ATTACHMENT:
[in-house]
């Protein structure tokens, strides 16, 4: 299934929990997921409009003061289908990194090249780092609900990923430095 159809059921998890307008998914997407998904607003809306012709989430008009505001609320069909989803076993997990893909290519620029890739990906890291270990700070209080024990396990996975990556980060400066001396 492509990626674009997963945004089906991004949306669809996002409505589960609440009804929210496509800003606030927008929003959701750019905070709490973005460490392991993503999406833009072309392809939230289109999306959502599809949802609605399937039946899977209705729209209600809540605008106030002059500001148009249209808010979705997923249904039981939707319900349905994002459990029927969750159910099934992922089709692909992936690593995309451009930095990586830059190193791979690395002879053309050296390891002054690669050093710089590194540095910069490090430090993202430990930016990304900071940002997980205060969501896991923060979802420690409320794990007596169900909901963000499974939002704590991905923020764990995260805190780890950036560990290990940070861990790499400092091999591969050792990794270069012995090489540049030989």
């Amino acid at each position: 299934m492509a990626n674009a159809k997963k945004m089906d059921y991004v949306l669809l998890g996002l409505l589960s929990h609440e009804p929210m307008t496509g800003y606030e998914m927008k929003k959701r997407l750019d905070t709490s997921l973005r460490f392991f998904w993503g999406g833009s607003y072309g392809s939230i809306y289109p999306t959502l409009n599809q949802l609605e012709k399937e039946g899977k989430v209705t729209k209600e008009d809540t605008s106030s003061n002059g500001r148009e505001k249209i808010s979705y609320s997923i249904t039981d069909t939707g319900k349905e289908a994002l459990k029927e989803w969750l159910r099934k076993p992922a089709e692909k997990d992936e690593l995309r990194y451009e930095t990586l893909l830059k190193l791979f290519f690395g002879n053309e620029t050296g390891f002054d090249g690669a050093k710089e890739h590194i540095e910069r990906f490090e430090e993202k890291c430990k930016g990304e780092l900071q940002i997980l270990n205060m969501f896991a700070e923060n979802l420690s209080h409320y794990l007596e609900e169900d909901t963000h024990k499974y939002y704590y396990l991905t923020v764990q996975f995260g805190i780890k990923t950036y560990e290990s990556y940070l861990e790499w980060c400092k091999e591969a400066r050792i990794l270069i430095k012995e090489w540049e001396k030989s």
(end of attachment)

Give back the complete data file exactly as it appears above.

[in-house]
């Protein structure tokens, strides 16, 4: 299934929990997921409009003061289908990194090249780092609900990923430095 159809059921998890307008998914997407998904607003809306012709989430008009505001609320069909989803076993997990893909290519620029890739990906890291270990700070209080024990396990996975990556980060400066001396 492509990626674009997963945004089906991004949306669809996002409505589960609440009804929210496509800003606030927008929003959701750019905070709490973005460490392991993503999406833009072309392809939230289109999306959502599809949802609605399937039946899977209705729209209600809540605008106030002059500001148009249209808010979705997923249904039981939707319900349905994002459990029927969750159910099934992922089709692909992936690593995309451009930095990586830059190193791979690395002879053309050296390891002054690669050093710089590194540095910069490090430090993202430990930016990304900071940002997980205060969501896991923060979802420690409320794990007596169900909901963000499974939002704590991905923020764990995260805190780890950036560990290990940070861990790499400092091999591969050792990794270069012995090489540049030989």
């Amino acid at each position: 299934m492509a990626n674009a159809k997963k945004m089906d059921y991004v949306l669809l998890g996002l409505l589960s929990h609440e009804p929210m307008t496509g800003y606030e998914m927008k929003k959701r997407l750019d905070t709490s997921l973005r460490f392991f998904w993503g999406g833009s607003y072309g392809s939230i809306y289109p999306t959502l409009n599809q949802l609605e012709k399937e039946g899977k989430v209705t729209k209600e008009d809540t605008s106030s003061n002059g500001r148009e505001k249209i808010s979705y609320s997923i249904t039981d069909t939707g319900k349905e289908a994002l459990k029927e989803w969750l159910r099934k076993p992922a089709e692909k997990d992936e690593l995309r990194y451009e930095t990586l893909l830059k190193l791979f290519f690395g002879n053309e620029t050296g390891f002054d090249g690669a050093k710089e890739h590194i540095e910069r990906f490090e430090e993202k890291c430990k930016g990304e780092l900071q940002i997980l270990n205060m969501f896991a700070e923060n979802l420690s209080h409320y794990l007596e609900e169900d909901t963000h024990k499974y939002y704590y396990l991905t923020v764990q996975f995260g805190i780890k990923t950036y560990e290990s990556y940070l861990e790499w980060c400092k091999e591969a400066r050792i990794l270069i430095k012995e090489w540049e001396k030989s």